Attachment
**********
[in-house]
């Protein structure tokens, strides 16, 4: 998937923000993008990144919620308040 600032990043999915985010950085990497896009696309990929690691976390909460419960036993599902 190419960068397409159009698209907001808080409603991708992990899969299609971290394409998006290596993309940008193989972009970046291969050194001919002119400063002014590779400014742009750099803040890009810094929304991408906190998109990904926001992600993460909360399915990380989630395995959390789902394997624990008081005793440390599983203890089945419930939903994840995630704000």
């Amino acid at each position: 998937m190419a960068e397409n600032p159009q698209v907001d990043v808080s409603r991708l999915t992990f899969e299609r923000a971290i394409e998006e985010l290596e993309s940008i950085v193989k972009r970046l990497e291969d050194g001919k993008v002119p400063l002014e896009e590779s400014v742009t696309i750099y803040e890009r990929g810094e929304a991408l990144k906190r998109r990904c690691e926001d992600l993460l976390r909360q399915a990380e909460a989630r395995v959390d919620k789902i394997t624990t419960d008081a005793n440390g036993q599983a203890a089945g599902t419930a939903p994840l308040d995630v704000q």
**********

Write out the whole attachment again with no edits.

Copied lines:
[in-house]
């Protein structure tokens, strides 16, 4: 998937923000993008990144919620308040 600032990043999915985010950085990497896009696309990929690691976390909460419960036993599902 190419960068397409159009698209907001808080409603991708992990899969299609971290394409998006290596993309940008193989972009970046291969050194001919002119400063002014590779400014742009750099803040890009810094929304991408906190998109990904926001992600993460909360399915990380989630395995959390789902394997624990008081005793440390599983203890089945419930939903994840995630704000």
């Amino acid at each position: 998937m190419a960068e397409n600032p159009q698209v907001d990043v808080s409603r991708l999915t992990f899969e299609r923000a971290i394409e998006e985010l290596e993309s940008i950085v193989k972009r970046l990497e291969d050194g001919k993008v002119p400063l002014e896009e590779s400014v742009t696309i750099y803040e890009r990929g810094e929304a991408l990144k906190r998109r990904c690691e926001d992600l993460l976390r909360q399915a990380e909460a989630r395995v959390d919620k789902i394997t624990t419960d008081a005793n440390g036993q599983a203890a089945g599902t419930a939903p994840l308040d995630v704000q």